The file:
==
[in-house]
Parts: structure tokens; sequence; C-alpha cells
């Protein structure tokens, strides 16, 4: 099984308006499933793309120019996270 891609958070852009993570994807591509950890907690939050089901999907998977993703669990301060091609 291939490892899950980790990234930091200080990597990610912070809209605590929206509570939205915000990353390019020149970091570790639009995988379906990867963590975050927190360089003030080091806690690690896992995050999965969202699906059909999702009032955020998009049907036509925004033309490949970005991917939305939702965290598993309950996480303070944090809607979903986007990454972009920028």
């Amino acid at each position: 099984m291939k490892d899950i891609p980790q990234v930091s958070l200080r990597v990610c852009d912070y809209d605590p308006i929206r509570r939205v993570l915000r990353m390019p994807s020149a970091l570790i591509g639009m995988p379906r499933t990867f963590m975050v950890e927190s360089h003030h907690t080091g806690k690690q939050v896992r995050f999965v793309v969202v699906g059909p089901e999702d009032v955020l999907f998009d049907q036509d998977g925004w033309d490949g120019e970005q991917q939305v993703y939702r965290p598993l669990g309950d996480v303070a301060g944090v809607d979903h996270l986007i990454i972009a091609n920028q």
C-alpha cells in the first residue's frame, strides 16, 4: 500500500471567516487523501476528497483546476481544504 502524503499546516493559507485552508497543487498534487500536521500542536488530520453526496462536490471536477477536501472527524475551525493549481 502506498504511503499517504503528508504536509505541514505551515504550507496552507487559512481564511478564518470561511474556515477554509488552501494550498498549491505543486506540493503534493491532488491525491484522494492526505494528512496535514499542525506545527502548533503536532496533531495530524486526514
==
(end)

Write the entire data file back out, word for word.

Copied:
[in-house]
Parts: structure tokens; sequence; C-alpha cells
């Protein structure tokens, strides 16, 4: 099984308006499933793309120019996270 891609958070852009993570994807591509950890907690939050089901999907998977993703669990301060091609 291939490892899950980790990234930091200080990597990610912070809209605590929206509570939205915000990353390019020149970091570790639009995988379906990867963590975050927190360089003030080091806690690690896992995050999965969202699906059909999702009032955020998009049907036509925004033309490949970005991917939305939702965290598993309950996480303070944090809607979903986007990454972009920028």
């Amino acid at each position: 099984m291939k490892d899950i891609p980790q990234v930091s958070l200080r990597v990610c852009d912070y809209d605590p308006i929206r509570r939205v993570l915000r990353m390019p994807s020149a970091l570790i591509g639009m995988p379906r499933t990867f963590m975050v950890e927190s360089h003030h907690t080091g806690k690690q939050v896992r995050f999965v793309v969202v699906g059909p089901e999702d009032v955020l999907f998009d049907q036509d998977g925004w033309d490949g120019e970005q991917q939305v993703y939702r965290p598993l669990g309950d996480v303070a301060g944090v809607d979903h996270l986007i990454i972009a091609n920028q």
C-alpha cells in the first residue's frame, strides 16, 4: 500500500471567516487523501476528497483546476481544504 502524503499546516493559507485552508497543487498534487500536521500542536488530520453526496462536490471536477477536501472527524475551525493549481 502506498504511503499517504503528508504536509505541514505551515504550507496552507487559512481564511478564518470561511474556515477554509488552501494550498498549491505543486506540493503534493491532488491525491484522494492526505494528512496535514499542525506545527502548533503536532496533531495530524486526514